Curbing the Christmas Compulsion

I don’t know of many people who don’t love Christmas time. This time of year, believers remember the birth of our Savior and celebrate by giving gifts to others, just like the wise men brought gifts of frankincense, mirth, and gold to baby Jesus. And non-believers….hmmm….well, I don’t know why non-believers celebrate Christmas, but I do know they love this time of year as much as we do like to buy and exchange gifts too.

Everyone celebrates Christmas time. Christians. Non-believers. But especially retailers. Yep, the most celebrated time of the year is also the most critical time of the year to stores and retailers, as it means there is a lot of opportunities to make a lot of money. According to an article on [1], customers are projected to spend over $1.1 trillion this time of year! While we customers are thinking about Santa’s red sleighs and candy canes, retailers are thinking about the “green” customers are going to spend at their stores or on-line. That is why internet sales and holiday specials start so early — businesses want to give you plenty of opportunities to spend your money. And there is nothing ethically wrong with that. It’s just business.

Nowadays, if you haven’t started your Christmas shopping by the beginning of December, you’re behind! Black Friday weekend sales are over, and Cyber, Monday One-Day opportunities, has passed. So, if you missed it, what are you going to do? The first thing you need to do is relax. There is still plenty of time. Secondly, you need to know what you are willing to spend on Christmas gifts this year. And once you’ve come to that number, you need to be resolved not to spend more than that amount. Developing a plan will help (calm down, I didn’t say a budget). Next, ask yourself some hard questions. Like…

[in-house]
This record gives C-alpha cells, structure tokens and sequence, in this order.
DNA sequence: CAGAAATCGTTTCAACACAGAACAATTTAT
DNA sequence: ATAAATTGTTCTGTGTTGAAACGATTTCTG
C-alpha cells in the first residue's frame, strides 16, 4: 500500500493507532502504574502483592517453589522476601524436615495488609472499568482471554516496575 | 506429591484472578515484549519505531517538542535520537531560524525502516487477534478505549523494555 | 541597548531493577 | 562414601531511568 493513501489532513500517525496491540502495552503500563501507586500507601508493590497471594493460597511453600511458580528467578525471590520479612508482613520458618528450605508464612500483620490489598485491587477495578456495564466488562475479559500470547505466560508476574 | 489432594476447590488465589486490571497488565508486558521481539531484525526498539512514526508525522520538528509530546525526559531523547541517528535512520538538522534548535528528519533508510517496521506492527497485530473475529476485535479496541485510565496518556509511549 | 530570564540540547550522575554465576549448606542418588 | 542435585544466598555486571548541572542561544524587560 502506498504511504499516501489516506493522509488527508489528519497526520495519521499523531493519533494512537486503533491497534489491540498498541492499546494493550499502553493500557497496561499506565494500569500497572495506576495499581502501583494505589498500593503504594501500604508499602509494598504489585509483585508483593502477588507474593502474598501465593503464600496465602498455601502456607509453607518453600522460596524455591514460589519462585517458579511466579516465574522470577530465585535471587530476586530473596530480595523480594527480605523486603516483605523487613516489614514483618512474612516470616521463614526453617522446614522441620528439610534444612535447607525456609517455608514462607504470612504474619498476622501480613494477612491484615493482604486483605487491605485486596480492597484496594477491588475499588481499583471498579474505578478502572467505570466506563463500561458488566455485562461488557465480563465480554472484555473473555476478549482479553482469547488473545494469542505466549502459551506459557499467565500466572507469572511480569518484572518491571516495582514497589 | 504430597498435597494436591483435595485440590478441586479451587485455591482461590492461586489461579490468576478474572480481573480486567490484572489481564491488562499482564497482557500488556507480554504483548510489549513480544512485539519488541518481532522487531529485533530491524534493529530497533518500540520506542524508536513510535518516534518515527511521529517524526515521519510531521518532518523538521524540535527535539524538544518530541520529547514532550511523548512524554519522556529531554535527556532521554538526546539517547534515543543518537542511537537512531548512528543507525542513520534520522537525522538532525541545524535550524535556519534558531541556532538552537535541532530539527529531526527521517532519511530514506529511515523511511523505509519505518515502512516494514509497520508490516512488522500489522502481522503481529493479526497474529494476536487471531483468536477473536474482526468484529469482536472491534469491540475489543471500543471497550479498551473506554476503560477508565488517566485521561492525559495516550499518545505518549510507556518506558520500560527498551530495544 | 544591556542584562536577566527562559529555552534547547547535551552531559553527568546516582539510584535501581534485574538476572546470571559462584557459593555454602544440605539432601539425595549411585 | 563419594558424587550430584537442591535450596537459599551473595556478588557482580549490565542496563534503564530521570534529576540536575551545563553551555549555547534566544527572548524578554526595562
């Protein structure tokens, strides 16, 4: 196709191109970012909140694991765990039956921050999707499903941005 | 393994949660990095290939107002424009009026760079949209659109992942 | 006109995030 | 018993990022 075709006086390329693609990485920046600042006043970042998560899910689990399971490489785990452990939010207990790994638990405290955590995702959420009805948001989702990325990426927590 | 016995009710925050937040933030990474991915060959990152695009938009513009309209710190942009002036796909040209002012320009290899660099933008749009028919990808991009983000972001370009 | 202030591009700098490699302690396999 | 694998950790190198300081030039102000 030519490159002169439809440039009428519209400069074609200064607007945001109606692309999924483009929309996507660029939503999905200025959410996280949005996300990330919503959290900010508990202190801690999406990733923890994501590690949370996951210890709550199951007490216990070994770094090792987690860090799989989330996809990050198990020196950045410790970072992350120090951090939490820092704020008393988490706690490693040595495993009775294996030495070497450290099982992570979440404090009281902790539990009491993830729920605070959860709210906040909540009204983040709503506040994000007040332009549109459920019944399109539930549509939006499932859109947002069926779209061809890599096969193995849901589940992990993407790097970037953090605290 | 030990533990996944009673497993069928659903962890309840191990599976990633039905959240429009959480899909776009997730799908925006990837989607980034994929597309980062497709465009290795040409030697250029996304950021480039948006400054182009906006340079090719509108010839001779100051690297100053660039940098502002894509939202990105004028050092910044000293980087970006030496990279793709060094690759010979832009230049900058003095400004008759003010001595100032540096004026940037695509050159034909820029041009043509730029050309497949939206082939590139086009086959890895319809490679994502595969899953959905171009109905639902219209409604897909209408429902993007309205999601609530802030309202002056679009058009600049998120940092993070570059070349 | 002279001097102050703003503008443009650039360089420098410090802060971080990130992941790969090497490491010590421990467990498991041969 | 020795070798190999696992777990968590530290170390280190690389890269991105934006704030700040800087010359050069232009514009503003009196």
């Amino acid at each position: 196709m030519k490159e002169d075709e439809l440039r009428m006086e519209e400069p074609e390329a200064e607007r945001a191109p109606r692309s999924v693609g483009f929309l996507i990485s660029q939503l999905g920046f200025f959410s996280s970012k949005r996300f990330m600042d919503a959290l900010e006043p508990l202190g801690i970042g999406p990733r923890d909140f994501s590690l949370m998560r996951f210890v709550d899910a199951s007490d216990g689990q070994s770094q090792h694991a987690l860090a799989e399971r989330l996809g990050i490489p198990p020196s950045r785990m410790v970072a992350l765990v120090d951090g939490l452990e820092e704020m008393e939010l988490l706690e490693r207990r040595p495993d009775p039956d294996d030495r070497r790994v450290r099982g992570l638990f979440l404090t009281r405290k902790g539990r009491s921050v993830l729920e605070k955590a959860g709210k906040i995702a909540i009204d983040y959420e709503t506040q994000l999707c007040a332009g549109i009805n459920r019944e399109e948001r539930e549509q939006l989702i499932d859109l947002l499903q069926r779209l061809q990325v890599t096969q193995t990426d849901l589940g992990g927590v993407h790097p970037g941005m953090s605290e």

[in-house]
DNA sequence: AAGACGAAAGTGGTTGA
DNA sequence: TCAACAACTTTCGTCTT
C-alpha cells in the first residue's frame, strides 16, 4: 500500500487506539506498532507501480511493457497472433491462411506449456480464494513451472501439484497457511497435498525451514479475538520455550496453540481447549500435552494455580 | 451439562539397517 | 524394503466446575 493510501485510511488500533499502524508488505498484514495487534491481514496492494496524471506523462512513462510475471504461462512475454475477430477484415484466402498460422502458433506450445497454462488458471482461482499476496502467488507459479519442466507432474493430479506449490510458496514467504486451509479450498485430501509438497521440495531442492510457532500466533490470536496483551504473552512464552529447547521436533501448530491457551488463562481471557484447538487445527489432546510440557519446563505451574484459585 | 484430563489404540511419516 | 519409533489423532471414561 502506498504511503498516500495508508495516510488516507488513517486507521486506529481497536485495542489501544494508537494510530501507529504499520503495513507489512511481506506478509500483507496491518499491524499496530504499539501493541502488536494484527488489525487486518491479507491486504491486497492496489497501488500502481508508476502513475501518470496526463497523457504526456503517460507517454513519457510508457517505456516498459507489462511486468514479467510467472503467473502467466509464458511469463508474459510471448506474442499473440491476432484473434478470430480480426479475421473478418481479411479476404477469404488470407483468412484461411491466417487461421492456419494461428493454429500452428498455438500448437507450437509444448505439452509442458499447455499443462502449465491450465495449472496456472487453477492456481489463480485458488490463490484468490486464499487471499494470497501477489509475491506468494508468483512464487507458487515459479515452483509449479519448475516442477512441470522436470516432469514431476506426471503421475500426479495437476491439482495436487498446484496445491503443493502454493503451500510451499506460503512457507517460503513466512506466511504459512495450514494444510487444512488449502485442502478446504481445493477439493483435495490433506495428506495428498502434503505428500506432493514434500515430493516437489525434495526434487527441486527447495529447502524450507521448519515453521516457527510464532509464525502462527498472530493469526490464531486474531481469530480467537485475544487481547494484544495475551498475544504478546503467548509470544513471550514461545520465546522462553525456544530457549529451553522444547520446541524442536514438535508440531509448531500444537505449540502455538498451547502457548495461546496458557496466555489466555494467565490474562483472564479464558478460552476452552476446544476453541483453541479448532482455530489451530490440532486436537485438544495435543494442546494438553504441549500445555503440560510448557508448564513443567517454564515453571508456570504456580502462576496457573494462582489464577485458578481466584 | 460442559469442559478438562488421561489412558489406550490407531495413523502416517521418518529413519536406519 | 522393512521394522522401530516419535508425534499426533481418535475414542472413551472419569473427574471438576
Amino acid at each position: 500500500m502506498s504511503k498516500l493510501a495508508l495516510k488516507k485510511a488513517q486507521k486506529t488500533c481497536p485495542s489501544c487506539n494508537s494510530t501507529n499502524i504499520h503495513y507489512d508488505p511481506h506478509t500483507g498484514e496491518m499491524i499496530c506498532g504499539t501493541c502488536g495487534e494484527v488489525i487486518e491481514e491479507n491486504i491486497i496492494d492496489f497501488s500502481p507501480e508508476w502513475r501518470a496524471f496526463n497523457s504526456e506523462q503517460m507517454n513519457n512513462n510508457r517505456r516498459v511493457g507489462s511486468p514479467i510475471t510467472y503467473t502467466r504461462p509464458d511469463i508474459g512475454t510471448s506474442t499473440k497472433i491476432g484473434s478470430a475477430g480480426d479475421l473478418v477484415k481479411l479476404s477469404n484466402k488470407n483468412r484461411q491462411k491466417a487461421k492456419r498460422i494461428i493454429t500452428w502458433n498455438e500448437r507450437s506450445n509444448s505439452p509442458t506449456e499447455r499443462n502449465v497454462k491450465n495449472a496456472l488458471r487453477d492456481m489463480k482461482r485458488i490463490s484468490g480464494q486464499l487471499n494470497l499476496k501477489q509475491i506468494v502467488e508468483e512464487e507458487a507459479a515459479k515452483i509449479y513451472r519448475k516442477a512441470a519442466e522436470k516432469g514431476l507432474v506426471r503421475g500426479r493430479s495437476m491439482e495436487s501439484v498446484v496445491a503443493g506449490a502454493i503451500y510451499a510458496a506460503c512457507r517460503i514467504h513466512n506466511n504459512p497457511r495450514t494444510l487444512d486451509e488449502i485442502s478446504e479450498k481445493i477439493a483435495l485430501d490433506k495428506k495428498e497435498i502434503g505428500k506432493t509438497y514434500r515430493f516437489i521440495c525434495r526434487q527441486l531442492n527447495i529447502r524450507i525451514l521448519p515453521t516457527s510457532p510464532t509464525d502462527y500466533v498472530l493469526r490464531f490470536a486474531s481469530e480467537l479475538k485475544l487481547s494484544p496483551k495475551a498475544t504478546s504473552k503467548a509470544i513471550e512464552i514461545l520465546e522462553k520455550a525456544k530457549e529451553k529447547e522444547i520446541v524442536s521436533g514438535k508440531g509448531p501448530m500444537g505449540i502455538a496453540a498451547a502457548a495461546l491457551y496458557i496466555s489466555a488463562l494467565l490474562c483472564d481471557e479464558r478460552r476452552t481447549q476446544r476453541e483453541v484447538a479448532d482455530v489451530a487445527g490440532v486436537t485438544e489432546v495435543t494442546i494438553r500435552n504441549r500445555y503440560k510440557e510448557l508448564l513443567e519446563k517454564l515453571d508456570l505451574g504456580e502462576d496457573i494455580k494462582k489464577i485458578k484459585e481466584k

“Does it make sense for me to spend this much money on Christmas, given my financial situation?”
“If I spend this much money on gifts, what is it going to cost me later?”
“If I spend this much money on Christmas, will I have any trouble paying my bills?”
If there is any hesitation to truthfully answering these questions, you might need to reduce the amount you plan on spending. I know everybody wants to give gifts, and retailers are more than happy to help you with that, but you have to know your limitations. Maybe this year, you will need to give more cards than gifts. Or perhaps all you can give this year are text messages! That’s OK!

Don’t let the fear of people’s potential reactions make you do something you will regret later. Sometimes we let ourselves get carried away with silly fears and make bad choices. We worry ourselves with thoughts of how others will feel if we can’t get them the gift we think they are expecting. We fear our failure to meet their expectations will somehow damage the relationship. But if it does, what does that say about the relationship in the first place? And when it comes to children, did you know not one kid in history was emotionally damaged because they didn’t get what they wanted for Christmas? Nope. Not one (trust me, I researched it). Kids are pretty resilient. They’ll live. Does that sound kind of harsh? Not sorry. The truth is not nearly as pleasant as often as we’d like to believe. We have to exercise some restraint. When Christmas has passed, YOU will be the one left to deal with your spending choices.

I want you to have a good time and celebrate Christmas with all your family and friends. But, even more so, I want you to celebrate wisely and not be burdened with any financial debt months later because you “went all out.” Besides, Christmas is about Jesus, not gifts! Enjoy the holiday season. But at the same time, know YOUR season. You can’t reap and sow at the same time. Merry Christmas and God Bless!


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